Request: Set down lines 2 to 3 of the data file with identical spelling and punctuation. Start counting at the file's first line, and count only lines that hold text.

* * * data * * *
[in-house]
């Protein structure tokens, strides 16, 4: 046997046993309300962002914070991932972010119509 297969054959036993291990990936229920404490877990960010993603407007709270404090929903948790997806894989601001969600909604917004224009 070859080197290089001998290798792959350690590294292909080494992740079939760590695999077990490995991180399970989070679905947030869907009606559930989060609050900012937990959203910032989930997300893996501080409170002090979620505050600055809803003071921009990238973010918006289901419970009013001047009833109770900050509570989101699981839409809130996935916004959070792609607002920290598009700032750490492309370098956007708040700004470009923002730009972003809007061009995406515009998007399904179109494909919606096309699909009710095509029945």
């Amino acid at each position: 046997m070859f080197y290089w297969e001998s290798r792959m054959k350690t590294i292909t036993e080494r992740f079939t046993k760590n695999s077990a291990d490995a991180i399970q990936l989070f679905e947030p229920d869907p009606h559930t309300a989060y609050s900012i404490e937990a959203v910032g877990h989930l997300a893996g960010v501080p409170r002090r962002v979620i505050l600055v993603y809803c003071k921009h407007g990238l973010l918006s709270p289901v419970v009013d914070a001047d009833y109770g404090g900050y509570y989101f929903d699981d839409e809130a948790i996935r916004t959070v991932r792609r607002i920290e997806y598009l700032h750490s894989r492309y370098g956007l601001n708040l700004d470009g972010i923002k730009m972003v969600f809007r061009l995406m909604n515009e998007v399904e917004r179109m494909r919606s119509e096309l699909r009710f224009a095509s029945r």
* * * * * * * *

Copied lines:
């Protein structure tokens, strides 16, 4: 046997046993309300962002914070991932972010119509 297969054959036993291990990936229920404490877990960010993603407007709270404090929903948790997806894989601001969600909604917004224009 070859080197290089001998290798792959350690590294292909080494992740079939760590695999077990490995991180399970989070679905947030869907009606559930989060609050900012937990959203910032989930997300893996501080409170002090979620505050600055809803003071921009990238973010918006289901419970009013001047009833109770900050509570989101699981839409809130996935916004959070792609607002920290598009700032750490492309370098956007708040700004470009923002730009972003809007061009995406515009998007399904179109494909919606096309699909009710095509029945």
């Amino acid at each position: 046997m070859f080197y290089w297969e001998s290798r792959m054959k350690t590294i292909t036993e080494r992740f079939t046993k760590n695999s077990a291990d490995a991180i399970q990936l989070f679905e947030p229920d869907p009606h559930t309300a989060y609050s900012i404490e937990a959203v910032g877990h989930l997300a893996g960010v501080p409170r002090r962002v979620i505050l600055v993603y809803c003071k921009h407007g990238l973010l918006s709270p289901v419970v009013d914070a001047d009833y109770g404090g900050y509570y989101f929903d699981d839409e809130a948790i996935r916004t959070v991932r792609r607002i920290e997806y598009l700032h750490s894989r492309y370098g956007l601001n708040l700004d470009g972010i923002k730009m972003v969600f809007r061009l995406m909604n515009e998007v399904e917004r179109m494909r919606s119509e096309l699909r009710f224009a095509s029945r």